For 40 years and the genetic revolution, it seems that everything is due to genetic mutations! There were the genes of intelligence, of crime and of course homosexuality. In a first draft, a few years ago, there were changes in the size of certain brain structures before we realized that the sample sizes made it impossible to make any conclusions and that the data were not very convincing. The journal Science resurrects this approach with data on more than 500,000 individuals of both sexes, comparing the genomes of homosexual and heterosexual people. 5 sites seem to be associated with homosexuality, 2 of which seem to be related to regulation of sex hormones and olfaction. We arrive by aggregating disparate results at 8 to 25% of variations in homosexuals (men and women) compared to heterosexuals. There is neither data linking these genetic mutations to established functions, nor identified signal cascades – the link with olfaction is at most a correlation. Thes same genetic mutations also concern smoking, using cannabis, taking risks in life! The authors recognize that genetics is a weak factor and that the environment is crucial. All this will not prevent shortcuts in the media.
One remains amazed at the resistance of genetomania for 4 decades with results as low not to say lamentable. In the field of neurological and psychiatric diseases, we have been listening for ages to the genetic cause of autism, schizophrenia, Parkinson’s disease, Alzheimer’s, etc. With several hundred mutations supposed to be involved, we always come to a peremptory decision that genetics intervenes for 15 to 25% in autism, with calculations worthy of a fortune teller, and that tomorrow these numbers will reach 100%, you just need patience and more resources for this type of research.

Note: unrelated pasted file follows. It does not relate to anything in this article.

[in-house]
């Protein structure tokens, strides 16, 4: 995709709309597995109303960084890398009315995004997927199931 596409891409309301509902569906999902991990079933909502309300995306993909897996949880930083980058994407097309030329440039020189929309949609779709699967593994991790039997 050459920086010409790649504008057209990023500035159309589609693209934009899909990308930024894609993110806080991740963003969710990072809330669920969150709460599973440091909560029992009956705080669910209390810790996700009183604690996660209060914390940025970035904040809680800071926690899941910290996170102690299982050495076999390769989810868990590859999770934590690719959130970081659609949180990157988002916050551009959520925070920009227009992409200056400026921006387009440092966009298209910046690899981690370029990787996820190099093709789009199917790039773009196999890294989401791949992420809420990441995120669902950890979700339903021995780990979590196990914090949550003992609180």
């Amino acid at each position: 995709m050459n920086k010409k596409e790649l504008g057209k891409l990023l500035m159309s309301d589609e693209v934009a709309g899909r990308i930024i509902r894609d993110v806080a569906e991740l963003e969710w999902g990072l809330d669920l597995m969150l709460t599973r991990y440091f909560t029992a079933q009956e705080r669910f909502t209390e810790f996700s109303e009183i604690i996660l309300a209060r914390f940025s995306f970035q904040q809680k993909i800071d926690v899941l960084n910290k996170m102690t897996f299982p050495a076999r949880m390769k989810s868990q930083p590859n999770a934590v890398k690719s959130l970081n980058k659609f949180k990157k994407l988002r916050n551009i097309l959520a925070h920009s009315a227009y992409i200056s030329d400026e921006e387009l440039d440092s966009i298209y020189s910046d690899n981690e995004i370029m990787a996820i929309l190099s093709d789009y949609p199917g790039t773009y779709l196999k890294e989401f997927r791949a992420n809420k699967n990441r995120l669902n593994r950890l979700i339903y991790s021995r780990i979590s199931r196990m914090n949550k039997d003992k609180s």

In Parkinson’s disease, it is perhaps 1-2%, as for most other brain diseases. Plus, we have been promised for ages to cure all these diseases through genetics, except that there is no treatment coming decades after the identification of the mutations, including for diseases in which genetic data are convincing. This is the case, for example, in Huntington’s chorea or Rett’s syndrome.
The only treatments under development for autism have no connection with genetics but result from work on the mechanisms of the pathology and cerebral maturation. One remains confused before so much persistence in the error. The environment – especially during pregnancy and the first years of life – is crucial for understanding and treating these disorders. Genes and environment operate in series and it is impossible to dissociate them. We will not save the groundwork on the pathogenesis of these diseases and how genes and environment interact to produce the changes in neural networks that cause neurological and psychiatric diseases.